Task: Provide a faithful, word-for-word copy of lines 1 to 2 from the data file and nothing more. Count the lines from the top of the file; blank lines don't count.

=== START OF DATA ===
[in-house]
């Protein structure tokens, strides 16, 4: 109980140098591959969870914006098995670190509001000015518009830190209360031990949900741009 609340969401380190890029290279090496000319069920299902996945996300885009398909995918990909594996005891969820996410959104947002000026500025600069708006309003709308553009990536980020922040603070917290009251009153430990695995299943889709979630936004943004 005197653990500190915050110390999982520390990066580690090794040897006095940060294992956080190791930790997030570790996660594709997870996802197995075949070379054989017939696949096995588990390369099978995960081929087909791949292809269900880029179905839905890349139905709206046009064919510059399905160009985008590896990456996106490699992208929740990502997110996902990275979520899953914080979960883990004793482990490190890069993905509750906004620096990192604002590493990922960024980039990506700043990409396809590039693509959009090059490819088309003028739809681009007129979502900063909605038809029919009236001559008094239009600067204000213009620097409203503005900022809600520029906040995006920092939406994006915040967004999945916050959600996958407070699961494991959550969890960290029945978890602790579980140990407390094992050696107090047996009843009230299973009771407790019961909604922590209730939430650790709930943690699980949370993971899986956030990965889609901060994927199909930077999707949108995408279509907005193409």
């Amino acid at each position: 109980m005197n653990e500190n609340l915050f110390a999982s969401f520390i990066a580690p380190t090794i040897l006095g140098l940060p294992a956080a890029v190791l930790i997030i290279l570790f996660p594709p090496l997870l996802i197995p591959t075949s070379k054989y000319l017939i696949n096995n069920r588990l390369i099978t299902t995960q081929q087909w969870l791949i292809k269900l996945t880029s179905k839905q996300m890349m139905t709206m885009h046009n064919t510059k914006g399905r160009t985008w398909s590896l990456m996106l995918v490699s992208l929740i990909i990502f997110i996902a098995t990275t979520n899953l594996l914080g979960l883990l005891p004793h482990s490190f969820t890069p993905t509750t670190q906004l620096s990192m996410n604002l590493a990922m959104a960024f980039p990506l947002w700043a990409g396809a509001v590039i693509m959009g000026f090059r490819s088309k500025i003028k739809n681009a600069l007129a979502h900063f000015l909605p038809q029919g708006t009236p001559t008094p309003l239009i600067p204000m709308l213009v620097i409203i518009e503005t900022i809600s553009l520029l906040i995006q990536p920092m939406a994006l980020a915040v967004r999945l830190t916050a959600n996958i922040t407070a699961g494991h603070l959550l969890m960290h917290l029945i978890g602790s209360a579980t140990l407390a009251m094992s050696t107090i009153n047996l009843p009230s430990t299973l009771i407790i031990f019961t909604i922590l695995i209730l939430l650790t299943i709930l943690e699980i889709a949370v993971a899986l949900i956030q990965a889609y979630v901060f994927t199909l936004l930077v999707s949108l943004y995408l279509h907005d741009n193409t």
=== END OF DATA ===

[in-house]
């Protein structure tokens, strides 16, 4: 109980140098591959969870914006098995670190509001000015518009830190209360031990949900741009 609340969401380190890029290279090496000319069920299902996945996300885009398909995918990909594996005891969820996410959104947002000026500025600069708006309003709308553009990536980020922040603070917290009251009153430990695995299943889709979630936004943004 005197653990500190915050110390999982520390990066580690090794040897006095940060294992956080190791930790997030570790996660594709997870996802197995075949070379054989017939696949096995588990390369099978995960081929087909791949292809269900880029179905839905890349139905709206046009064919510059399905160009985008590896990456996106490699992208929740990502997110996902990275979520899953914080979960883990004793482990490190890069993905509750906004620096990192604002590493990922960024980039990506700043990409396809590039693509959009090059490819088309003028739809681009007129979502900063909605038809029919009236001559008094239009600067204000213009620097409203503005900022809600520029906040995006920092939406994006915040967004999945916050959600996958407070699961494991959550969890960290029945978890602790579980140990407390094992050696107090047996009843009230299973009771407790019961909604922590209730939430650790709930943690699980949370993971899986956030990965889609901060994927199909930077999707949108995408279509907005193409």